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NSW Police Presence M5

Discussion in 'Politics, Laws, Government & Insurance' started by ibast, Oct 31, 2012.

  1. #1 ibast, Oct 31, 2012
    Last edited by a moderator: Nov 10, 2012
    Notices a lot of cops just sitting on the side of the road on the M5 in the past few days. They can't be targeting speed, given the traffic conditions.

    Not sure what it's all about, but once governments had an unwritten policy of leaving people alone while they were getting to and from work. Things seemed to have changed.

    Could be preparation for the new Nanny state phone laws.
  2. The road near Eastern Creek is just as bad, cops do happy laps past the track every morning and afternoon.
  3. So you think it's ok to break the law as long as you're driving to or from work?!
  4. Yes....And...

  5. Oh blah blah blah. Spare us. Fer God's sake...
    • Like Like x 1
  6. I don't think of a lot of road rules as laws, I'd rather seperate them into the correct camps ie:

    Laws protect people, road rules create revenue.
    • Like Like x 2
  7. Made no such assertion. Just saying that governments once believed that it was bad for business to harass people going about their daily grind. that mentality seems to have changed.
  8. There's a crash on the M5 pretty much every morning.
    Maybe it's just easier to be there in advance?
    • Like Like x 1
  9. I do. Also while at work (truck driver).
  10. The state hwp headquarters is there.

    You see police on the M5 and main roads more now because of operation free flow. It is simply high vis and if there is a prang, the cops are there to get the road going again.
  11. Oh really, like the other day?
  12. Not much they can do when idiot truck drivers hit the tunnel.
  13. Hey hey hey! Easy on the truck drivers! I only hit bridges and awnings.
  14. it is the same on the m7. I do that road (against traffic) most days, and i'd often see a couple of cops in the morning and a couple in the afternoon, and if I am on the hume i normally will pass 1 more.

    people speed. They stop people speeding. That said, I pass these guys normally doing about 107 in 100 zones and they have never bothered with me. They want the 15+.
    • Police as fed up with people eating, shaving in cars
    • Planning a peak-hour blitz, California-style
    • New patrols will last from dawn until 7pm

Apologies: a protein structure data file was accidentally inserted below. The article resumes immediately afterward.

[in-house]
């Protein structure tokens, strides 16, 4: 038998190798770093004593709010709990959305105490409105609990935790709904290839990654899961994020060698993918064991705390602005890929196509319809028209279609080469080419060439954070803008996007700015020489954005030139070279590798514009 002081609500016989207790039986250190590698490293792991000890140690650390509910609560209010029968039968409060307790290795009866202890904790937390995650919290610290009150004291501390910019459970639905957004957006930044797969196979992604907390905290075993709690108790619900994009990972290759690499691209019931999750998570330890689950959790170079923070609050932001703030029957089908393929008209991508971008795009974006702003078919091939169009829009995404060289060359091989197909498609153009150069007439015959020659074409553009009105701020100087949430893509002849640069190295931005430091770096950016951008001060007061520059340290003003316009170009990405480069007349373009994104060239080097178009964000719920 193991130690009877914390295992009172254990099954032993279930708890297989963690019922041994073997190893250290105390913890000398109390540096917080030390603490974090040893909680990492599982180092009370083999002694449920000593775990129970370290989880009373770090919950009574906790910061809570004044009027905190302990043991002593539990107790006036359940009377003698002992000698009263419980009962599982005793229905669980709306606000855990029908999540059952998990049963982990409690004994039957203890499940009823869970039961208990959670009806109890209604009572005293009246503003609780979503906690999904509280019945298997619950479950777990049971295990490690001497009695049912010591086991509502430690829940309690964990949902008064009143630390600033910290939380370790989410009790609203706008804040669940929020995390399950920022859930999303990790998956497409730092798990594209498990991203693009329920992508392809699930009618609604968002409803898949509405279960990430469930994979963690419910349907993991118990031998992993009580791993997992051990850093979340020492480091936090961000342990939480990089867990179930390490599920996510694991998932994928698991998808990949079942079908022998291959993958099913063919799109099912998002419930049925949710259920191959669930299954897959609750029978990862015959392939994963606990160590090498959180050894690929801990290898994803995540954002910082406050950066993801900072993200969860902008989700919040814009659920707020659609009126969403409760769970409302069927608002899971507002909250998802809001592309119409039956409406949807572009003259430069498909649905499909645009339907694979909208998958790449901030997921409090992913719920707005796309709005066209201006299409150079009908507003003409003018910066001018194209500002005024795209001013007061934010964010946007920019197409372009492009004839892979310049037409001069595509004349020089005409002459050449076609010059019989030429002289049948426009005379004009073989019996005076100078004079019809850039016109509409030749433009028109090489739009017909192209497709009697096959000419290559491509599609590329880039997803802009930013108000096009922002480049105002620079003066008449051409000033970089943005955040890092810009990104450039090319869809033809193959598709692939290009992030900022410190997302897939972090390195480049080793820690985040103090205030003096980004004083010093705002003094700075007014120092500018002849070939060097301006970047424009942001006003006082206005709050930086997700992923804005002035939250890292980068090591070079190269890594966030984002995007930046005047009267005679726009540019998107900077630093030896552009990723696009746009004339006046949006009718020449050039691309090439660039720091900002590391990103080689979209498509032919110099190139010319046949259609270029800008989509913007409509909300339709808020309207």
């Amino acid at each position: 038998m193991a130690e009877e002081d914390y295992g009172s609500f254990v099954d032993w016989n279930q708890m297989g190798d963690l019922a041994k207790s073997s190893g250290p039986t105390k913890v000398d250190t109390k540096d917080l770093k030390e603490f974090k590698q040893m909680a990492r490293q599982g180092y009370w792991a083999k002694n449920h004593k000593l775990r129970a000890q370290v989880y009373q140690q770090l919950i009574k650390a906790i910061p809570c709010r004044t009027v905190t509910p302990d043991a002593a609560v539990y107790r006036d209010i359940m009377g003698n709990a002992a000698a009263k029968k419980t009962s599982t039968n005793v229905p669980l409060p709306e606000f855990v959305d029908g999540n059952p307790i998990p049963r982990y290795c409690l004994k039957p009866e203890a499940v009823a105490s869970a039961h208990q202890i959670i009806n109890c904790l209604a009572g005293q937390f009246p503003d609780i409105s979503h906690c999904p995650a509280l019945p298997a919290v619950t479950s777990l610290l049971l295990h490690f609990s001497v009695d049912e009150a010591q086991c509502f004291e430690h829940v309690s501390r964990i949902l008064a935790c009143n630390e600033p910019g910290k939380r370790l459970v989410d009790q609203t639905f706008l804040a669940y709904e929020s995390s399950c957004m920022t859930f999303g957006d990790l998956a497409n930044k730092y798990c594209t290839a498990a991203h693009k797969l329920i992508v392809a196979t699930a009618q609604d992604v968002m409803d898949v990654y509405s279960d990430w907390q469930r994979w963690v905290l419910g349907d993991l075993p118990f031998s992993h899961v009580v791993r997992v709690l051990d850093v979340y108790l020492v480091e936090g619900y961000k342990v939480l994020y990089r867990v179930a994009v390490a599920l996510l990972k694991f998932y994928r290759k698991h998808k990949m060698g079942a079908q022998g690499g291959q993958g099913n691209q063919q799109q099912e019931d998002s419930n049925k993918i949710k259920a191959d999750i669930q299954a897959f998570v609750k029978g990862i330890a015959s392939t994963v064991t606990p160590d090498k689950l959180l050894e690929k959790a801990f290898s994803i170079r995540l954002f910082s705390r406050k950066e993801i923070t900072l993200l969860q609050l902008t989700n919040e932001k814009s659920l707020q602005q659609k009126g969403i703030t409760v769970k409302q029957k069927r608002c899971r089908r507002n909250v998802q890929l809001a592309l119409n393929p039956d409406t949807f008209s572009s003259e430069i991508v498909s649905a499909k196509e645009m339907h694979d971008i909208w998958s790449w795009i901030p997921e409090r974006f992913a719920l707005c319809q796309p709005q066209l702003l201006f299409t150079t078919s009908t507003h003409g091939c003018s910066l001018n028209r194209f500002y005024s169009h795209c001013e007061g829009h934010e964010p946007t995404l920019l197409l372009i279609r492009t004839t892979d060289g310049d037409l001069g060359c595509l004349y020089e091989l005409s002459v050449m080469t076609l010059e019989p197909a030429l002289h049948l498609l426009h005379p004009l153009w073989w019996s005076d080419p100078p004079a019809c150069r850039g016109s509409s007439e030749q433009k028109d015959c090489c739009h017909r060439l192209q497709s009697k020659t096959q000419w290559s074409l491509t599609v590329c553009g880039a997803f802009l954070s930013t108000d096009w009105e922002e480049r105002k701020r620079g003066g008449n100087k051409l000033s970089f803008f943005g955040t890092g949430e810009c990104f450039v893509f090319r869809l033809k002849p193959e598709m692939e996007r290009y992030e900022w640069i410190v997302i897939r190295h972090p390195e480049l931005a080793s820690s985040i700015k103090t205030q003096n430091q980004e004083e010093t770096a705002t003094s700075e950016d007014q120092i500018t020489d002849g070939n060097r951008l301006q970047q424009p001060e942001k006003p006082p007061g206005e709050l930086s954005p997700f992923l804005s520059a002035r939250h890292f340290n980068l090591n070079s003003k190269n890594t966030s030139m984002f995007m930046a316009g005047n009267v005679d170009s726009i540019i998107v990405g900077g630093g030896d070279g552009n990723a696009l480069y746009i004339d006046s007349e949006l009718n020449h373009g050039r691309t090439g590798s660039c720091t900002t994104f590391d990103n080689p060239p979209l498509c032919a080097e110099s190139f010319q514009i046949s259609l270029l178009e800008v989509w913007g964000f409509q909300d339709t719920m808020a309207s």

DRIVERS are treating their cars like their bedrooms, eating breakfast, putting on their make-up and shaving while they drive.

    And police are so fed up with the inevitable result - a spike in highway accidents - they are planning a peak-hour blitz. The technique borrowed from California includes more than 30 highway patrol officers patrolling the six busiest motorways.

    They will also be on hand to quickly attend accidents or breakdowns and help reduce congestion across Sydney. Police said Operation Freeflow includes checking for drivers who are eating cereal behind the wheel, reading the paper or using mobile phones, instead of concentrating on the road.
    Traffic data shows there have been more than 14,000 accidents on the six major roads in the last three years - a major concern for police, highway patrol operational planning manager Inspector Steve Blair told The Daily Telegraph.

    "As of this week motorists will definitely see a greater police presence on these roads," Insp Blair said.
    The new patrols lasting from dawn until 7pm each weekday are similar to those used by the California highway patrol. Police are sick of seeing drivers treating the morning trip to work like their own bedroom, Insp Blair said.

    "We see it all the time, they put their make-up on whilst they are driving along, or read the paper, it is ridiculous and dangerous," he said.

    "Road safety has gone out the window - the actions of those people is totally irresponsible and they are putting themselves, other motorists and pedestrians in danger."

    Insp Blair said Operation Freeflow was a multi-agency approach to road safety and would task officers from local area commands to target the motorways.

    "This is government agencies working together for road safety," he said.

    It will be co-ordinated by the police and the Roads and Maritime Services at the Transport Management Centre in Eveleigh in Sydney. NSW Police have used research and methodology from the California highway patrol and put their own interpretation on it to integrate the 30 highway patrol vehicles into the Sydney road network.

    The California highway patrol is the largest state police agency in the US, with 11,000 employees including more than 7500 police officers.
    • Like Like x 2
  15. Eating is fine as long as one hand remains on wheel right?
  16. No different to here.


    Police Fines Brisbane Driver $250 for Eating McDonald’s Hotcakes While Behind the Wheels

    While many motorists have been fined by different police forces in key cities for using their mobile phones while driving, a 25-year-old Brisbane man was penalised $250 for eating McDonald's hotcakes while behind the wheels.

    The man was charged with Failing to have Proper Control of a Motor Vehicle. The driver was spotted without his hand on the wheel at around 11:30 a.m. on Wednesday at the northwest intersection in Brisbane.


  17. Just eating McDonald's is enough to warrant a fine, driving or not!
    • Like Like x 1
  18. Well maybe this is why the near miss thread has been quiet then lol.
  19. Was taking about the legal aspect of it rather than safety.